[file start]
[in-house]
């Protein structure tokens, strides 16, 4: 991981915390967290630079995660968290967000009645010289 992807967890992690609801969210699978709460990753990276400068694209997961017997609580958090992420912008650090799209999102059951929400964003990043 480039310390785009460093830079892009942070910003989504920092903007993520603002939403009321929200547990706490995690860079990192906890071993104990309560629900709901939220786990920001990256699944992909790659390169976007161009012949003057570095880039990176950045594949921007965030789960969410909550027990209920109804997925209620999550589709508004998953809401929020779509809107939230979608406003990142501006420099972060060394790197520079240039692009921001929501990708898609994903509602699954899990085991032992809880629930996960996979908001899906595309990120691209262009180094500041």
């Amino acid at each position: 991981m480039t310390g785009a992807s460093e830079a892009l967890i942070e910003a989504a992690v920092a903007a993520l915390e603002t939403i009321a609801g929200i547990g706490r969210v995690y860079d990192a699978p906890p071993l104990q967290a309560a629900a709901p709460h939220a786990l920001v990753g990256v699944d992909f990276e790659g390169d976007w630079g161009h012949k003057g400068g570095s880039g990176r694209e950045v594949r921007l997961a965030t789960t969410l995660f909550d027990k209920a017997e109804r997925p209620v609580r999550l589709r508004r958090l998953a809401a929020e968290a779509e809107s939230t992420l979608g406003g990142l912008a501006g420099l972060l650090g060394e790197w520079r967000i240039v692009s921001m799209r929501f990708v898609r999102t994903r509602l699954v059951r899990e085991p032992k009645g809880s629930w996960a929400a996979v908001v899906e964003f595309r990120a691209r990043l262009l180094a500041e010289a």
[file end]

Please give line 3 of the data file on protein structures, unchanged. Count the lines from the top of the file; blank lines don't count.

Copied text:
């Amino acid at each position: 991981m480039t310390g785009a992807s460093e830079a892009l967890i942070e910003a989504a992690v920092a903007a993520l915390e603002t939403i009321a609801g929200i547990g706490r969210v995690y860079d990192a699978p906890p071993l104990q967290a309560a629900a709901p709460h939220a786990l920001v990753g990256v699944d992909f990276e790659g390169d976007w630079g161009h012949k003057g400068g570095s880039g990176r694209e950045v594949r921007l997961a965030t789960t969410l995660f909550d027990k209920a017997e109804r997925p209620v609580r999550l589709r508004r958090l998953a809401a929020e968290a779509e809107s939230t992420l979608g406003g990142l912008a501006g420099l972060l650090g060394e790197w520079r967000i240039v692009s921001m799209r929501f990708v898609r999102t994903r509602l699954v059951r899990e085991p032992k009645g809880s629930w996960a929400a996979v908001v899906e964003f595309r990120a691209r990043l262009l180094a500041e010289a």